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Oil falls after failed North Korean missile test, U.S. rig count gains

Reuters  |  TOKYO 

By Aaron Sheldrick

TOKYO (Reuters) - Crude fell on Monday in quiet trading after the three-day Easter break on signs the United States is continuing to add output, undermining OPEC efforts to support prices, and as the market digested North Korea's failed missile launch on Sunday.

Benchmark Brent crude futures were down 56 cents at $55.33 at 0618 GMT. On Thursday, before major markets closed for the holiday break, they settled up 3 cents at $55.89 a barrel.

U.S. West Texas Intermediate (WTI) crude futures were down 51 cents at $52.67 a barrel, after rising 7 cents to $53.18 on Thursday.

Both benchmarks last week rose for a third consecutive week, with Brent adding 1.2 percent over the four days before the Good Friday holiday and WTI up 1.8 percent.

Trading was subdued to start the week with major market centre London still closed for the Easter holidays on Monday.

While markets are braced for the possibility of more geopolitical tensions over North Korea, the attempted launch on Sunday of a ballistic missile fizzled as the projectile blew up almost immediately.

"The drop in tensions following North Korea's failed missile test ... have seen fade in Asia," said Jeffrey Halley, senior market analyst at futures brokerage OANDA in Singapore.

"The soft U.S. CPI (consumer price index) on Friday will ease yields further, also undermining the reflationist markets such as and precious metals," he said.

Retail sales in the U.S. fell for a second straight month in March and consumer prices dropped for the first time in just over a year, official data showed on Friday.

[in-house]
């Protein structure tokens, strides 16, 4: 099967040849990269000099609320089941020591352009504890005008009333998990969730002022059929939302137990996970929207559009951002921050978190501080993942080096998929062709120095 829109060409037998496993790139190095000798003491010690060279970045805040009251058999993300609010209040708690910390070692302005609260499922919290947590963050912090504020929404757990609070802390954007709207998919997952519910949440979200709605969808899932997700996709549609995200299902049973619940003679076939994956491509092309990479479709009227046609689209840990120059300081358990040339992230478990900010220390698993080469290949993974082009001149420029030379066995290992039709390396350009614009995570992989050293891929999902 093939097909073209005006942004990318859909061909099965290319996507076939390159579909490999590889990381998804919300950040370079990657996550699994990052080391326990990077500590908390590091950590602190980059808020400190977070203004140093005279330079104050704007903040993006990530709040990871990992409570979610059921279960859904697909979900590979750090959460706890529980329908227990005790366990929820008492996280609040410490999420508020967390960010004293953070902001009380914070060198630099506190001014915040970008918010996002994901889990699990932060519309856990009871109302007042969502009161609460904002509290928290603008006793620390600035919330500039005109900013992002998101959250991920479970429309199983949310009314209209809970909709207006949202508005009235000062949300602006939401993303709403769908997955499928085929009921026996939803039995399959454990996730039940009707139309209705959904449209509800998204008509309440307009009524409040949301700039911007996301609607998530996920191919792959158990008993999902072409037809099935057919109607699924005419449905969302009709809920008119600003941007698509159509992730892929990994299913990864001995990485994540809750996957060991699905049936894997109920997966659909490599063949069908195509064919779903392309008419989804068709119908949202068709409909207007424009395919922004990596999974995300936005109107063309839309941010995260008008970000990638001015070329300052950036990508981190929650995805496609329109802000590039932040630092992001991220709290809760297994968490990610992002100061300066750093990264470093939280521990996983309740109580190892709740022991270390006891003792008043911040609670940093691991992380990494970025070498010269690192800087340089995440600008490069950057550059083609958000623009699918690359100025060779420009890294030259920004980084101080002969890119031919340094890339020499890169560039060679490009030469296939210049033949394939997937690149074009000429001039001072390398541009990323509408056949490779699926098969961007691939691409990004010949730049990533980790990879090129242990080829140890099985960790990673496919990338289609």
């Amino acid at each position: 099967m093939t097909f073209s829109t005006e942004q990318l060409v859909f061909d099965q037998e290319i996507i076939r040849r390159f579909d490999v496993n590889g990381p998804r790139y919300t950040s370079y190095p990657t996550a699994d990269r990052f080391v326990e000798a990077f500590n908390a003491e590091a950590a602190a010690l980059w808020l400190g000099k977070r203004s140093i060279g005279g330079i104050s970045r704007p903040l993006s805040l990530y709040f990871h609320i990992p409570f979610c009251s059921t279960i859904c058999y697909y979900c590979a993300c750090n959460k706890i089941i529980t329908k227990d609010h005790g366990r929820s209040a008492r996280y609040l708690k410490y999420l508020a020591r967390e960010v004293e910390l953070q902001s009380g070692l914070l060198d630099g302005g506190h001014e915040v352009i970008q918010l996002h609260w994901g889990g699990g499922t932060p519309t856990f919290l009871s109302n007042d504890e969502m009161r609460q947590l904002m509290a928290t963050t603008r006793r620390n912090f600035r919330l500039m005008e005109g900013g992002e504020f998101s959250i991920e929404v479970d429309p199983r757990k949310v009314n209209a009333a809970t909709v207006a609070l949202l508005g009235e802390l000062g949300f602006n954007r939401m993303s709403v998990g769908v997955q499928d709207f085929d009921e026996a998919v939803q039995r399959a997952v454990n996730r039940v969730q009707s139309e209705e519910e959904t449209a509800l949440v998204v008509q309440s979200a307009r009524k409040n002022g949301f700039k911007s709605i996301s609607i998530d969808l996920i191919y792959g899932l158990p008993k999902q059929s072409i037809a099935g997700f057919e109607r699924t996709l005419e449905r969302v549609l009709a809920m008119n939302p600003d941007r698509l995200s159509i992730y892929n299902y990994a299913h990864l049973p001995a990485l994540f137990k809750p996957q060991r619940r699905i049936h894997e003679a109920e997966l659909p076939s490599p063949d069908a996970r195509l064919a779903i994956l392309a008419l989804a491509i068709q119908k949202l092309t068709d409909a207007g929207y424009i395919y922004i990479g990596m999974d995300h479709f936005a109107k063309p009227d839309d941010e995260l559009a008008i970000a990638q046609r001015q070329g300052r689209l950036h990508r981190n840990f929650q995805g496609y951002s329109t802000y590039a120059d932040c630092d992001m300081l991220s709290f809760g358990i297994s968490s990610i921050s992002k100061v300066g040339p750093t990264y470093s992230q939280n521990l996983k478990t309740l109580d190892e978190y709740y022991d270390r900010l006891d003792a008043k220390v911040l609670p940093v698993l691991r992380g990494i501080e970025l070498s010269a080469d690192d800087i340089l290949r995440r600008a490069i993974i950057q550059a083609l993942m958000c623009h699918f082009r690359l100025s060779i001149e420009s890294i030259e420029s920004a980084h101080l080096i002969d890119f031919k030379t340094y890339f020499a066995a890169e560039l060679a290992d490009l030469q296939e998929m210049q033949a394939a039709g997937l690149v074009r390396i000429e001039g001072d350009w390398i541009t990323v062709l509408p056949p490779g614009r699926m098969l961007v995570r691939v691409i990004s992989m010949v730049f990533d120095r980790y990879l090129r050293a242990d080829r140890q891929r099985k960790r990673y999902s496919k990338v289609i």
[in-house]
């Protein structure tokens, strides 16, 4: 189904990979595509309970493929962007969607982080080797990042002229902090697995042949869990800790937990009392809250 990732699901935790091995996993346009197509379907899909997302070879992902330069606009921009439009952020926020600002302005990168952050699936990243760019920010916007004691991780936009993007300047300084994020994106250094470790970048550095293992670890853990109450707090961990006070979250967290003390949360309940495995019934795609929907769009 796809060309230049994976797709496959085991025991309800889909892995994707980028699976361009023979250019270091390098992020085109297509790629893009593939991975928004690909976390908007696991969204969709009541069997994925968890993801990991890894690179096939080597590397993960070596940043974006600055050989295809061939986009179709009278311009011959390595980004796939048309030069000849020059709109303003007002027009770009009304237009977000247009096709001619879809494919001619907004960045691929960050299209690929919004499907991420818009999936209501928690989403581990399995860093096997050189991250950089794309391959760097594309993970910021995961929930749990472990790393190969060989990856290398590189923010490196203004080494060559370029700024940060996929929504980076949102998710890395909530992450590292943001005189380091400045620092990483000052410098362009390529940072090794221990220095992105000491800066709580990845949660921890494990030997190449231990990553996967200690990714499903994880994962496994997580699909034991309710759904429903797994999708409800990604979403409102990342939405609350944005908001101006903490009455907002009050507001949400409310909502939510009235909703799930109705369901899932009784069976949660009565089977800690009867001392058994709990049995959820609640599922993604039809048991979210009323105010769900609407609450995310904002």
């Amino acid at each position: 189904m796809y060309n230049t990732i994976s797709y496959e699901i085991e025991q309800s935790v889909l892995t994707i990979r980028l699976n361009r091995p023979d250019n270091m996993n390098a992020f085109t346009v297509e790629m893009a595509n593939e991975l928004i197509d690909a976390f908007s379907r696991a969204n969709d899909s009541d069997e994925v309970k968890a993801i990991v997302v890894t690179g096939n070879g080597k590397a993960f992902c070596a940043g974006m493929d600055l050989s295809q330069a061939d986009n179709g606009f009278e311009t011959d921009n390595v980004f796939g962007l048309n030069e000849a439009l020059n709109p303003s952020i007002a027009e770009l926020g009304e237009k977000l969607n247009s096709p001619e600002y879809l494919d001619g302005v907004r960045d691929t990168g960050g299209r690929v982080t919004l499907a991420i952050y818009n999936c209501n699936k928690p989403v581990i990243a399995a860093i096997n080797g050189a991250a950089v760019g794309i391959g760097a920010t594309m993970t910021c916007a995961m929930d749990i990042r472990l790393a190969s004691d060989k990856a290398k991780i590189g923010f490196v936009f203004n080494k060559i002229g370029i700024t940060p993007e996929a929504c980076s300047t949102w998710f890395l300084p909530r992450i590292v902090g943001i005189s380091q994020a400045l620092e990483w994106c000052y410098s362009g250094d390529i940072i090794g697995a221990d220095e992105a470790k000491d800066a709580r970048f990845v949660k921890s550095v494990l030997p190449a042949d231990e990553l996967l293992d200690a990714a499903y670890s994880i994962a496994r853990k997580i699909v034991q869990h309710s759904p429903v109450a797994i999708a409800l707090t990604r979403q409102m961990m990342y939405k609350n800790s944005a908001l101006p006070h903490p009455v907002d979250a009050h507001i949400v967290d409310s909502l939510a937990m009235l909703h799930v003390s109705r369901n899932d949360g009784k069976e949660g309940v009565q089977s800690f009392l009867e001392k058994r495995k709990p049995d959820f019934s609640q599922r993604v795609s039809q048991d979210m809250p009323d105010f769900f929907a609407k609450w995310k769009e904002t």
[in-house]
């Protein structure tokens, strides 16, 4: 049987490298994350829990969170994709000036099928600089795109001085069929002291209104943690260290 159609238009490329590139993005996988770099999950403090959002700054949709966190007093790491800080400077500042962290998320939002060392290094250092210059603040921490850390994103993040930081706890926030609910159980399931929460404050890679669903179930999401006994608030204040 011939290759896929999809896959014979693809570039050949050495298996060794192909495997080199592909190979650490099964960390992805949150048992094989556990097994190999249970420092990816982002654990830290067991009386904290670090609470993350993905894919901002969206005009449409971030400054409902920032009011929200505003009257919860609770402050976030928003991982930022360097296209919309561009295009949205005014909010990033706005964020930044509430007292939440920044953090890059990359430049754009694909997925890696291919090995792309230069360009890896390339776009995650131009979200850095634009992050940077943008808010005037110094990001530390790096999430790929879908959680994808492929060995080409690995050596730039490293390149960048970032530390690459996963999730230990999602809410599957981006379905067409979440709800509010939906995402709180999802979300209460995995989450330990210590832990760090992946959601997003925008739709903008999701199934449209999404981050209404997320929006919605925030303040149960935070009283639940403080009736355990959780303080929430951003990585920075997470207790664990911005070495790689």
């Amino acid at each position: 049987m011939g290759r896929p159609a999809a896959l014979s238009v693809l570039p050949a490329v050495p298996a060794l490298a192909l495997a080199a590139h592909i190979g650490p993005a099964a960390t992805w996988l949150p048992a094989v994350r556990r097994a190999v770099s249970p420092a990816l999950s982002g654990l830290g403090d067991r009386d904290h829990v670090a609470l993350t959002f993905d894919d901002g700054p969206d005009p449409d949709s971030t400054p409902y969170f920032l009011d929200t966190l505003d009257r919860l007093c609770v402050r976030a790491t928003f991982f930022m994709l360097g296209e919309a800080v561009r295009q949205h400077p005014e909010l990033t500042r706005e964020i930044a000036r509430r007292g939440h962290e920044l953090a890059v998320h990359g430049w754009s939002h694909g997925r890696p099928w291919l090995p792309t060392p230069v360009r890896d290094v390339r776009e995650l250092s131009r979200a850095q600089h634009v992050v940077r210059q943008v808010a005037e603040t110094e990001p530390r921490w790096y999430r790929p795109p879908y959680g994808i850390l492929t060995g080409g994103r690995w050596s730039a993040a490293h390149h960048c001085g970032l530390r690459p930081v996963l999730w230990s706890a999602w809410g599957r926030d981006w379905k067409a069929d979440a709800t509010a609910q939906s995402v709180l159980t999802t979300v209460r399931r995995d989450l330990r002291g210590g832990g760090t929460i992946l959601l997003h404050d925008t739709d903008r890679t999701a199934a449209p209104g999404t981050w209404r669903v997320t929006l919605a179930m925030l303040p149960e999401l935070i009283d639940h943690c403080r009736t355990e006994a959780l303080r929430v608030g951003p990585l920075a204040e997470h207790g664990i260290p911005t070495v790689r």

In the patch, U.S. drillers last week added rigs for a 13th straight week, a sign output gains there will continue.

Energy services firm Baker Hughes said on Thursday drillers added 11 rigs in the week to April 13, bringing the count up to 683, highest in about two years.

Increasing U.S. output is proving a constant source of irritation to attempts by the Organization of the Petroleum Exporting Countries (OPEC) and other major producers to curb output and sustain a rally in prices in a market that has been oversupplied since mid-2014.

U.S. crude production has climbed to 9.24 million barrels per day, according to the latest Energy Information Administration data, making it the world's third-largest producer after Russia and Saudi Arabia.

While compliance has been strong among OPEC countries, production cuts have lagged among others that have agreed to act to curb prices, including Russia. That may be about to change, said BMI Research.

"Non-OPEC compliance will improve over the next two months with Russia driving the largest reductions in volume terms," BMI said. "Kazakhstan is likely to continue to exceed its quota given strong output from the Kashagan field."

(Reporting by Aaron Sheldrick; Editing by Christian Schmollinger and Tom Hogue)

(This story has not been edited by Business Standard staff and is auto-generated from a syndicated feed.)

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Oil falls after failed North Korean missile test, U.S. rig count gains